With the end of another term approaching, my kids had all sorts of lovely stuff going on at school – lots of stuff for me to watch and enjoy and make me feel very proud of them (yes, again!).
First up, my daughter took part in a quiz against other schools. It’s a general knowledge quiz and part of a bigger competition, with regional semi-finals and a national final. Each team is strictly made up of a year 3, a year 4, a year 5 and a year 6. The kids have key pads to select their multiple choice answers and don’t all have to answer the same – if they all get it right, they get full marks for their question, with marks ranging from 20 to 100 points per question. If only one of them gets it right, they get 25% of their marks. There were 12 teams in total (I think!), two from each school.
My daughter took part last year too and they did pretty badly, so my hopes weren’t that high. I’m not even sure why she was picked. Yes, she’s a clever girl and a good girl, but I really wasn’t sure how good her general knowledge is.
First question – 100%. So far, so good. Other teams were already dropping marks. (Including the other team from their school, competitive, moi?)
My daughter’s team dropped a few marks, but they were doing remarkably well. How did they know this stuff? Stuff about the war and geography and history? So many of the questions, I thought ‘she doesn’t know this’, but they got 100%! For a few heady seconds, they were in the lead.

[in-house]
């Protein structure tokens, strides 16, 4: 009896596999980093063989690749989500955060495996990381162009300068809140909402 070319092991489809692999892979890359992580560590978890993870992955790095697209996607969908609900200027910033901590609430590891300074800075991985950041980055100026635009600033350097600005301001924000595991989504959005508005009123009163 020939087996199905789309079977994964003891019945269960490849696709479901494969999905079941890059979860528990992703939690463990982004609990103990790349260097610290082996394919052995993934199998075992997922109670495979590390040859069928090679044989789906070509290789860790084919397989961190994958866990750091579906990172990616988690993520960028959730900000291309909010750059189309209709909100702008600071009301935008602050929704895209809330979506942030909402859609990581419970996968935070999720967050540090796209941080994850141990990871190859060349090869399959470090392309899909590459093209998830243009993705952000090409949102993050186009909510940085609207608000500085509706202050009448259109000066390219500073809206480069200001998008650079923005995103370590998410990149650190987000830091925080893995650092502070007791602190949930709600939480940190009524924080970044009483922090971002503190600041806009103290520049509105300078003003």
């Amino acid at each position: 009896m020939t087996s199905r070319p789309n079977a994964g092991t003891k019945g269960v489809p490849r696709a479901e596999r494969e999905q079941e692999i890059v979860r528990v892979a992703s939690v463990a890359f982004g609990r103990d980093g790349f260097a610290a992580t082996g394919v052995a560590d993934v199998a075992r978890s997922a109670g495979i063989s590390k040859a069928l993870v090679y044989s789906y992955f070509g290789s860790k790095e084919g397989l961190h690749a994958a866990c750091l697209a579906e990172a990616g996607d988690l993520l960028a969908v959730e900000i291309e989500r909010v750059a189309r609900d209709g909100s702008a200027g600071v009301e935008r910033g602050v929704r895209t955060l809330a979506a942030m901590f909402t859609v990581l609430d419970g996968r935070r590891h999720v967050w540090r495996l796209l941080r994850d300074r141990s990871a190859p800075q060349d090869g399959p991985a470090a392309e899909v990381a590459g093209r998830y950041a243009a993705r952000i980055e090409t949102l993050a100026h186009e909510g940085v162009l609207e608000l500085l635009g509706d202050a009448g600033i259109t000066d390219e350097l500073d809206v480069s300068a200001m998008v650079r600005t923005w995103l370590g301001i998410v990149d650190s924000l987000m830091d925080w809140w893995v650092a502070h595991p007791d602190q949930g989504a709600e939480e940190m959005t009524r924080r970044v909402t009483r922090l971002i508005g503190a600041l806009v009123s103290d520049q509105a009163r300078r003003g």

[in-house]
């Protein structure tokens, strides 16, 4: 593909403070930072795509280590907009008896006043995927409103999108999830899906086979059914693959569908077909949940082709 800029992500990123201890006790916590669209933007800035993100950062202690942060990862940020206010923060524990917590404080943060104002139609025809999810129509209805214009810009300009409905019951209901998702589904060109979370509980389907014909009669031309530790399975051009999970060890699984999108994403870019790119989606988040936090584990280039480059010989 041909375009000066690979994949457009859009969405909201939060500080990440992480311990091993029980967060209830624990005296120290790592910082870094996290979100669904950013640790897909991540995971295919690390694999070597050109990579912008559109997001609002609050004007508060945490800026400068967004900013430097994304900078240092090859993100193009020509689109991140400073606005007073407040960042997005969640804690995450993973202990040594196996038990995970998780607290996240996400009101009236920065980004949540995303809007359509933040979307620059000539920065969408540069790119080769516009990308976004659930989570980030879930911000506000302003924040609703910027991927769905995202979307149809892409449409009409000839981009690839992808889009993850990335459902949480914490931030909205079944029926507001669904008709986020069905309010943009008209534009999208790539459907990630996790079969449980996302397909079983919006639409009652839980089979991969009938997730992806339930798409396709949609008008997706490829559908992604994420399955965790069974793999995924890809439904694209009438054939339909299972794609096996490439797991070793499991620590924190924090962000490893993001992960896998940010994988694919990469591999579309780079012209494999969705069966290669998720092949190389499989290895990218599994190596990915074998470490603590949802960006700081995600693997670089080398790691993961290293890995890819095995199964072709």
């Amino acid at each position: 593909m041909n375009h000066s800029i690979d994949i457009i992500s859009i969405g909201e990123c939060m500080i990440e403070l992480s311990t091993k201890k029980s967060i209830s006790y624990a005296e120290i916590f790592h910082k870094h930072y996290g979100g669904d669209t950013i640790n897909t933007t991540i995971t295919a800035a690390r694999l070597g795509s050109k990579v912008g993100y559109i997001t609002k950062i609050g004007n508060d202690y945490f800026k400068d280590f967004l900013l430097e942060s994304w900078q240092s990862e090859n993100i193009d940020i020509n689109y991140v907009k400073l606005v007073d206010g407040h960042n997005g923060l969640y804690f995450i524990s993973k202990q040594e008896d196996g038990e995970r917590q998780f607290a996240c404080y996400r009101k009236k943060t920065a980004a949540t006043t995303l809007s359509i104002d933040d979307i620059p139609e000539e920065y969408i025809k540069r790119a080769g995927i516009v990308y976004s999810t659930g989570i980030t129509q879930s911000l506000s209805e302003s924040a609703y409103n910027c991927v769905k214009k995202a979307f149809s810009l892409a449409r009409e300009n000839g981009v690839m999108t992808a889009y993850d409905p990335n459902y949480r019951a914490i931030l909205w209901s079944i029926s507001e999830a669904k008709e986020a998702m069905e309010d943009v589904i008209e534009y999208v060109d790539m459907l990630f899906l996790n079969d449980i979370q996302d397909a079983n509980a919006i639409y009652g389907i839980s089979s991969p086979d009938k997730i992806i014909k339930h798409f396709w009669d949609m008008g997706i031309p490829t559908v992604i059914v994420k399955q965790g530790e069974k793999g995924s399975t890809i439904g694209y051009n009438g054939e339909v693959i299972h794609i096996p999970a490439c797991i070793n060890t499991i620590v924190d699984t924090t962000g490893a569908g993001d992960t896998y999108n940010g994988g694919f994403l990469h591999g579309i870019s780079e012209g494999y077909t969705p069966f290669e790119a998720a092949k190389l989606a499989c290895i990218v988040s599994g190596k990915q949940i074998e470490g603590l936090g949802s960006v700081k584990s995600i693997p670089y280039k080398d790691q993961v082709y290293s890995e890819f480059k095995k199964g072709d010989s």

But another team was consistently getting 100% and pulling away from the others. Our other school team temporarily overtook us. It was so exciting! A kids’ general knowledge quiz and the whole audience was on the edge of their seats. You could have cut the atmosphere with a knife. Every time they got a question right, there was that small cheer and that look of triumph on their faces.
They were catching up!
The top two teams would go through to the semi-finals, unless they were from the same school, in which case the team who came third would go through. The top two were from the same school. Right near the end, we were third. One question to go. We were going to go through to the semi-finals! The only way we wouldn’t make it was if the team in fourth got 100% on the final question and we got nothing.
The team in fourth got 100% and we got nothing.
My daughter’s team didn’t go through, but it had been a very exciting experience and I was so impressed by how much she knew – it turns out watching Coach Trip endlessly really helps a girl’s general knowledge.